In remarks with Afghan president Hamid Karzai at the White House this afternoon, President Barack Obama said the U.S. has fallen "short of the ideal" in Afghanistan:
"So, you know, I think that, have we achieved everything that some might have imagined us achieving in the best of scenarios? Probably not. You know, there's a human enterprise, and you know, you fall short of the ideal," said Obama.
The president went on to say that America has achieved some measure of success in Afghanistan, however. "Did we achieve our central goal? And have we been able, I think, to shape a strong relationship with a responsible Afghan government that is willing to cooperate with us to make sure that it is not a launching pad for future attacks against the United States? We have achieved that goal. We are in the process of achieving that goal. And for that, I think we have to thank our extraordinary military, intelligence and diplomatic teams, as well as the cooperation of the Afghan government and the Afghan people."
Ben Farmer of The Daily Telegraph (UK) reports that Afghan president Hamid Karzai’s peace council is going to send a delegation to Guantanamo. The council is requesting the release of about 20 Taliban commanders and leaders held there. There is no official indication, as of yet, that the Obama administration is going to allow the council’s delegation to visit. But the Telegraph cites a “senior Afghan official” as saying that the “delegation is being sent with the cooperation of the United States.”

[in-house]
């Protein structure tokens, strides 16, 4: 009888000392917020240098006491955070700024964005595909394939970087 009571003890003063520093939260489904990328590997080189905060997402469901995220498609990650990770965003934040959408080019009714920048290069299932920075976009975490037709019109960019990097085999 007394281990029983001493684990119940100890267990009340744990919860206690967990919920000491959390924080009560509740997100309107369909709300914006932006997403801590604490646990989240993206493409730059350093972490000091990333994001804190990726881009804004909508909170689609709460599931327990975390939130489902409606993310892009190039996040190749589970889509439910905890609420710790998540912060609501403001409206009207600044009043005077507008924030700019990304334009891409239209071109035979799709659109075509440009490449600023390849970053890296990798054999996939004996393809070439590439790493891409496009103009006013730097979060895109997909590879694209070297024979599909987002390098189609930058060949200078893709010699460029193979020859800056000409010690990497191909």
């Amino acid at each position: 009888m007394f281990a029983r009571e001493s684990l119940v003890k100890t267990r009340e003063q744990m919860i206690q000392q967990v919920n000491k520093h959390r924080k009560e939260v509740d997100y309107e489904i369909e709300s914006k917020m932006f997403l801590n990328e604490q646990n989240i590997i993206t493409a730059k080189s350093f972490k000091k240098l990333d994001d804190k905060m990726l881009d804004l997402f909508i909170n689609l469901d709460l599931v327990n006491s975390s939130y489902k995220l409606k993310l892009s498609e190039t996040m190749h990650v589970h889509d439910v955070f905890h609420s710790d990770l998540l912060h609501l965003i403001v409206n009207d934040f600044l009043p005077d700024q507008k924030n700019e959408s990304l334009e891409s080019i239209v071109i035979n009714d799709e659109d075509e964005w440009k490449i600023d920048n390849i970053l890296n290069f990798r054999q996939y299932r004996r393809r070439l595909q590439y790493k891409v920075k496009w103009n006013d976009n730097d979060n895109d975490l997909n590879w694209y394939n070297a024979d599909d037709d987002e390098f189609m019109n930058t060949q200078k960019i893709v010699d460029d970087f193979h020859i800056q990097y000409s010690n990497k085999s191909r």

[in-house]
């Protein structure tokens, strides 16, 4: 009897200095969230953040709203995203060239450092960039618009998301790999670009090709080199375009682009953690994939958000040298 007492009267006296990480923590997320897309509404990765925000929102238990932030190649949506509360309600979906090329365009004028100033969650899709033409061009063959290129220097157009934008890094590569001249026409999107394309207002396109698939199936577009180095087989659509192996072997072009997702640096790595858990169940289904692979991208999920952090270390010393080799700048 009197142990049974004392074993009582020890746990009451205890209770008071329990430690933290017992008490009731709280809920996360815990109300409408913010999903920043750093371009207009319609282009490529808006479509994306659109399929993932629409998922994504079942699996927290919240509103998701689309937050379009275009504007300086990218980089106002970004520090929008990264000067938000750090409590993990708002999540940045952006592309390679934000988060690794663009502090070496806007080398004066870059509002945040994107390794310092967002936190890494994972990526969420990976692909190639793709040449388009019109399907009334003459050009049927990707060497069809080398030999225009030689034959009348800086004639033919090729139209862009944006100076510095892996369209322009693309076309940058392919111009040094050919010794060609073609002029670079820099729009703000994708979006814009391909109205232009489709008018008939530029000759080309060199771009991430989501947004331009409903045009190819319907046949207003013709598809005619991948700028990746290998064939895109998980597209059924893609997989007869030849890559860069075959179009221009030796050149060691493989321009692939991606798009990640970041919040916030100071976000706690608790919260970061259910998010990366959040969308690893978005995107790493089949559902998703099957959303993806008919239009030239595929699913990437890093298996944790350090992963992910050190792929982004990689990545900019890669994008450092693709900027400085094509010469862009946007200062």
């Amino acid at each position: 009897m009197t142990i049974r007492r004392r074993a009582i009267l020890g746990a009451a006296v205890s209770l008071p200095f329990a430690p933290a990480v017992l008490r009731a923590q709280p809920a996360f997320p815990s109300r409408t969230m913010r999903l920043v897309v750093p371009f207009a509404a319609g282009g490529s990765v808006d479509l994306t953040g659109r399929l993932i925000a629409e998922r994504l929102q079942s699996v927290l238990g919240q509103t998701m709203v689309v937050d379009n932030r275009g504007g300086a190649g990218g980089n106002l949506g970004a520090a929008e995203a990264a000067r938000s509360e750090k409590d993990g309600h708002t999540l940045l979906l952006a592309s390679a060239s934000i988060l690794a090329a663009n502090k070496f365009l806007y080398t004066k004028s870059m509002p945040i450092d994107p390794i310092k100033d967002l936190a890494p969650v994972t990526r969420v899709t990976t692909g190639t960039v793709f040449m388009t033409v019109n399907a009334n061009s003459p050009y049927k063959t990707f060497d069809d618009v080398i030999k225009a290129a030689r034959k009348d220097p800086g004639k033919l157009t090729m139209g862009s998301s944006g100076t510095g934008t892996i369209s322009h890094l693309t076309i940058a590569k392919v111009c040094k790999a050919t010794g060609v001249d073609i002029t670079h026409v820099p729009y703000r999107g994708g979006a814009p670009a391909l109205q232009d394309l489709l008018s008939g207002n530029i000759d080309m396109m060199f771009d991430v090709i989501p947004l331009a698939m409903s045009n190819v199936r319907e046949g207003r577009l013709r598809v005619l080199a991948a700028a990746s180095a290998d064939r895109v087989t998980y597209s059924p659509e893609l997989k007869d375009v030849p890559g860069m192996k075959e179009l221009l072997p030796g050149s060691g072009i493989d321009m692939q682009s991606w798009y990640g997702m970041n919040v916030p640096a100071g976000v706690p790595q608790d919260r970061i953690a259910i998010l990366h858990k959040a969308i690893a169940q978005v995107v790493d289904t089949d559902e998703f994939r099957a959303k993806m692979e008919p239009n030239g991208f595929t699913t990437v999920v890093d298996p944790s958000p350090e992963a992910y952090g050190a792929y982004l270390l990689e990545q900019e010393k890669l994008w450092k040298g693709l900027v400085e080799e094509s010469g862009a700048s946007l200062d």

A cable released by WikiLeaks that is available on the New York Times’s web site underscores the difficulties that both the Bush and Obama administrations have had in transferring war on terror detainees to Afghan custody.
The tone is respectful to McChrystal, but mindful of his breach. Obama takes the opportunity to reinforce the American commitment to victory in Afghanistan rather than back away from it. And, the speech is blissfully, only eight minutes long.
W hen I returned to Washington in 1992 after a 13-year absence, I was frequently asked what changes I observed. Of course, the obvious answer was volume: Big buildings had appeared where humble shops once stood, and automobile traffic seemed considerably more congested. Crosstown excursions that had once taken 15 minutes now seemed to require three-quarters of an hour.